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Video Tour: The Hensley Settlement at Cumberland Gap National Historical Park
An interview with guide Jarrod Dotson. Video and interview by Joe Tennis.
Famed frontiersman Daniel Boone blazed a trail to the bluegrass of Kentucky in the late 1700s by walking through the Cumberland Gap – at what became the tri-state corner of Kentucky, Tennessee and Virginia.
“This is the first gateway to the west,” says Carol Borneman, a ranger at the Cumberland Gap National Historical Park. “It is such a magical place.”
Friday: Abe Lincoln and a Squeaky Front Door
South of Cumberland Gap, you’ll find a museum in Tennessee honoring President Abraham Lincoln. The 16th president’s forefathers crossed through the Cumberland Gap and made their way west. About a century later, this museum was chartered in 1897 at what became Lincoln Memorial University (LMU) in Harrogate.
“The reason the university is here is because this area was real loyal to the union,” says Joe Wolfenbarger, an LMU graduate.
Founding LMU and this accompanying museum came as a gift to the locals, says Tom Mackie, the museum director. “Cumberland Gap is the epicenter of the pro-Union South.”
Cumberland Gap, too, marked a strategic point during the Civil War – the time when Lincoln served as president. The gap changed hands a few times, says park historian Martha Wiley.
The Civil War, still, remains a hot-button issue. “To this day, at reunions, you really don’t want to bring the war up, because there were families that lost members on both sides,” says John Ravnum, a local re-enactor of the War Between the States.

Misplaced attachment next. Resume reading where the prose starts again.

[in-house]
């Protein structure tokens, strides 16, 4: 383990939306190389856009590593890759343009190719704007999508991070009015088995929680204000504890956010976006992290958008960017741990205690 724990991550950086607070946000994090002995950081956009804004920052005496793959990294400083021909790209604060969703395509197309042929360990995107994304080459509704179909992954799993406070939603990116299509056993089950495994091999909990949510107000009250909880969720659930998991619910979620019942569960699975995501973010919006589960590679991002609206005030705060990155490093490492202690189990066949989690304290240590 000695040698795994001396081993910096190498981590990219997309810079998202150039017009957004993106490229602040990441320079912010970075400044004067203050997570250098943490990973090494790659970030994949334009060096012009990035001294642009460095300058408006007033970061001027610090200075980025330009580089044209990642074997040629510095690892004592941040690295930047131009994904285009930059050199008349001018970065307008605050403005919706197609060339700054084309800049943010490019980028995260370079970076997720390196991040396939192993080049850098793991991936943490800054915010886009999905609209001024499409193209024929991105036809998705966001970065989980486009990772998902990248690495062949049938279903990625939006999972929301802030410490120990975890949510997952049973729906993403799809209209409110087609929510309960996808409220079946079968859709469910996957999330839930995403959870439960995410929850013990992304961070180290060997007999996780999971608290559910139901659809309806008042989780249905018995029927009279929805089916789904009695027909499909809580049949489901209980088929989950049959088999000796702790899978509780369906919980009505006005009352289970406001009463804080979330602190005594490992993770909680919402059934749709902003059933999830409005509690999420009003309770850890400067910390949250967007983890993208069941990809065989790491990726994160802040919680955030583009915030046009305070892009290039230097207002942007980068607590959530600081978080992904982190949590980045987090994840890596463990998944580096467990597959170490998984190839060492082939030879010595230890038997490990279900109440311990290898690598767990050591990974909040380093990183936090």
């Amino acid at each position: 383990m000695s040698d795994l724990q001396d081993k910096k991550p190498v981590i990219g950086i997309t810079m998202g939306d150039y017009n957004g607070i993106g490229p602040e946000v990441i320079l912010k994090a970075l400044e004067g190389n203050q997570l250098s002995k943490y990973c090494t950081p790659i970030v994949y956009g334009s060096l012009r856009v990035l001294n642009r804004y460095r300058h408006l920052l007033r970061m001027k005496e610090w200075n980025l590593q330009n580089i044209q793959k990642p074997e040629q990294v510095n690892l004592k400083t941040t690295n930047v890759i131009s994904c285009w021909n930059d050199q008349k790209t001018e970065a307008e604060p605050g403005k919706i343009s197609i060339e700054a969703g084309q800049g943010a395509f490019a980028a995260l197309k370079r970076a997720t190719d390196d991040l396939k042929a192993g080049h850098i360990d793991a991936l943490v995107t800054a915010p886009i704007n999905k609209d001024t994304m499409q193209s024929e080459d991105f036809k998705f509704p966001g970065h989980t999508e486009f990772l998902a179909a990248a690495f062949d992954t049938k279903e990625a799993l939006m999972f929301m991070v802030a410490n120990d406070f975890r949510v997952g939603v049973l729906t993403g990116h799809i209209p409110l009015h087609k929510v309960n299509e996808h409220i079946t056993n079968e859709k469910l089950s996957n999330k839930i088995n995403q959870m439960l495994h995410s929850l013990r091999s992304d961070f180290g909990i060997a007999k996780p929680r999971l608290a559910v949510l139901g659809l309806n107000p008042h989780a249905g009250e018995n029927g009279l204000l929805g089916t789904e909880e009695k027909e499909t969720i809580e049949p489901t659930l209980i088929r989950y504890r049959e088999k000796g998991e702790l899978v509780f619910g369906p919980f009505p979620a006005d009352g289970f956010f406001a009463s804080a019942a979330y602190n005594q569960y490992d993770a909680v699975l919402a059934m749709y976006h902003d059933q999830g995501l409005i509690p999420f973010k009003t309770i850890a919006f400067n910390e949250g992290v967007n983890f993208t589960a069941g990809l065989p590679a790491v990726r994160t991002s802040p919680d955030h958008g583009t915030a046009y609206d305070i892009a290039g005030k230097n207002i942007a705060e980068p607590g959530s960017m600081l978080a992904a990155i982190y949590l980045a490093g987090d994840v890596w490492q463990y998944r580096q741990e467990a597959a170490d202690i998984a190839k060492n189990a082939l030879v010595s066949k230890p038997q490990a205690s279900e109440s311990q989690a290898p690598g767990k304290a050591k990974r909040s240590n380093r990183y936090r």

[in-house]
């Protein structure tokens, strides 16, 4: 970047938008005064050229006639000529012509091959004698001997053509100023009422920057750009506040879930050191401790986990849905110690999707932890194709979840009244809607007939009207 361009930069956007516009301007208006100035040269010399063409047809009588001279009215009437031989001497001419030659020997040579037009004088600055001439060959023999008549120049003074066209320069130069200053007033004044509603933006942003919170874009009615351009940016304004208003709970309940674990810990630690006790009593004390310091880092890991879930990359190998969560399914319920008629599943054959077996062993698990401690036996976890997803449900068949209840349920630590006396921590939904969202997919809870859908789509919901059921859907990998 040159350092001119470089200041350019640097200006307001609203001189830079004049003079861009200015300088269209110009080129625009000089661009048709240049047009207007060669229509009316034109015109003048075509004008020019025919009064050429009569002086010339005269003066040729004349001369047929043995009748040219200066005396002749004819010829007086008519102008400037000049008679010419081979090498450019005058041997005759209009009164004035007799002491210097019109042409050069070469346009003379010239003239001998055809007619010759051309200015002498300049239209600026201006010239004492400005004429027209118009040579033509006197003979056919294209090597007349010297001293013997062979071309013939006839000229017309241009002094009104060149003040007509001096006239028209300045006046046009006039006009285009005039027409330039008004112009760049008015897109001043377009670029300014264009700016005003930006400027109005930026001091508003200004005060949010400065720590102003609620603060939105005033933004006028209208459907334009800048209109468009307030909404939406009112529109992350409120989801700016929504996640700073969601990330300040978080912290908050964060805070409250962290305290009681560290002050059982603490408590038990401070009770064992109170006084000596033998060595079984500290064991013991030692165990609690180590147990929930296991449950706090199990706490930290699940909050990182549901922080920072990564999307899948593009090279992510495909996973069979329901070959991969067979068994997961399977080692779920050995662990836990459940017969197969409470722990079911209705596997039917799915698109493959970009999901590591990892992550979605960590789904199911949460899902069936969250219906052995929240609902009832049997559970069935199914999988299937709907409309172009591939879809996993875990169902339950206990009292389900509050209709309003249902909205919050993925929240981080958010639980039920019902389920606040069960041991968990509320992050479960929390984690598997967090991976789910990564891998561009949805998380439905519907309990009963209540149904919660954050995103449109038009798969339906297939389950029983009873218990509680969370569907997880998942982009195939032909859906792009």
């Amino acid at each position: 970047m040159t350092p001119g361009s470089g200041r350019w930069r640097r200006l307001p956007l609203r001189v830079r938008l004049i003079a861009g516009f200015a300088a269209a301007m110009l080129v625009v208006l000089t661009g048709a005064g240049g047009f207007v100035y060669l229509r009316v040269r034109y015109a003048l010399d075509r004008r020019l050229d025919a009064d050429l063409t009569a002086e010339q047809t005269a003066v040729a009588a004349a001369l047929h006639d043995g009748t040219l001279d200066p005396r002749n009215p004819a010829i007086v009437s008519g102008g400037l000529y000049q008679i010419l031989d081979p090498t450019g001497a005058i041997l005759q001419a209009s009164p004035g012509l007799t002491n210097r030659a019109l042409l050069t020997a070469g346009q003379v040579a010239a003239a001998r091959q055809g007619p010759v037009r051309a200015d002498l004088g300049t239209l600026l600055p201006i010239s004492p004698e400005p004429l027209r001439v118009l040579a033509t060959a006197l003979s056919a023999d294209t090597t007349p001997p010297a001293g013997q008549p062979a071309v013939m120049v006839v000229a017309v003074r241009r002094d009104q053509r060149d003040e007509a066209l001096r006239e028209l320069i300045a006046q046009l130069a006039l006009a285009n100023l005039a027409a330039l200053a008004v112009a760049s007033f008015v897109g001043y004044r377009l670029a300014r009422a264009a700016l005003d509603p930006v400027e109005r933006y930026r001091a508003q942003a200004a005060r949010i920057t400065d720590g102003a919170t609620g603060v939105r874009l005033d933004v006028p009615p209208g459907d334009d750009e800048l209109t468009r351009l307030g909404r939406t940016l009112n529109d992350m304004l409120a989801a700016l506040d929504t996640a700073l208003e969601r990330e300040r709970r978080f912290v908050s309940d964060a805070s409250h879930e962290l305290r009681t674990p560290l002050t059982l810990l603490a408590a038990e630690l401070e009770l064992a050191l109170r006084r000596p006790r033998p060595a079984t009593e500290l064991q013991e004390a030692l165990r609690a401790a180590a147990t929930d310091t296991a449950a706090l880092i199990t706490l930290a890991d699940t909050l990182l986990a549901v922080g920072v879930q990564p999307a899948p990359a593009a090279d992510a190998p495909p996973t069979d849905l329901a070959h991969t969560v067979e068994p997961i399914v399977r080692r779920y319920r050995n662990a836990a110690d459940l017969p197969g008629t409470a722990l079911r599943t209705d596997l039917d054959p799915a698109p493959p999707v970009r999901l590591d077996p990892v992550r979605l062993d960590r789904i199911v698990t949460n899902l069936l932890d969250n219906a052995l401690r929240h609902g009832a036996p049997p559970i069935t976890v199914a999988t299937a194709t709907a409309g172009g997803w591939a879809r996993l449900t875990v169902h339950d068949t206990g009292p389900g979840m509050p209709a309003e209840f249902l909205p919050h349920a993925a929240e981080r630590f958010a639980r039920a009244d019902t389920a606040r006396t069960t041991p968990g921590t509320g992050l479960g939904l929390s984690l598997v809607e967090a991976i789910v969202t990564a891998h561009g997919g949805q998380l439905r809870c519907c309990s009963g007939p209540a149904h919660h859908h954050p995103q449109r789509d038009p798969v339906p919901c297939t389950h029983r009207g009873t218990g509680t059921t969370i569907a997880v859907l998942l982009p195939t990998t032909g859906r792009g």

Laced with Civil War history, the Abraham Lincoln Library and Museum faces U.S. Highway 25E. This “Dixie Highway” connects I-81 near White Pine, Tennessee, to I-75 near Corbin, Kentucky. At the heart of that journey, Tennessee meets Kentucky at a 4,600-foot-long tunnel through Cumberland Mountain, immediately west of the fabled Cumberland Gap.
For one night, I stay south of the tunnel at Cumberland Gap, Tennessee. This quaint little town is where Ravnum and his wife, Geri, sell figurines and commemorative cups at their Cumberland Gap General Store.
I check in at the Cumberland Gap Inn. Then I walk – about a block – for a chicken Caesar salad at the Gap Creek Coffeehouse, an eatery operated by Wolfenbarger. I also try the café’s Cuban Melt, a creation of sandwich maker A.J. Fultz – with ham, turkey, dill pickles and Swiss cheese, topped with a special (and secret) sauce on sourdough bread.
In cold months, the Gap Creek Coffeehouse makes a great spot to caress a cappuccino. Come spring, coffee consumers clamor for the creek, where Gap Creek spills forth from Gap Cave in Virginia and takes a rocky tumble before quietly meandering past the coffeehouse lawn.
“One of the big things that attracts people is the squeak of that front door,” Wolfenbarger says. “They come in and say it reminds them of going in their grandparents’ house.”
This eatery, built in the 1920s, was previously a private residence. It was also once a tattoo parlor. Now, Wolfenbarger says, the restaurant building might even be haunted: This ex-coach cited strange happenings, like blenders coming on by themselves. “It’s not a scary feeling – to me,” Wolfenbarger says. “It’s just like someone else is here with you.”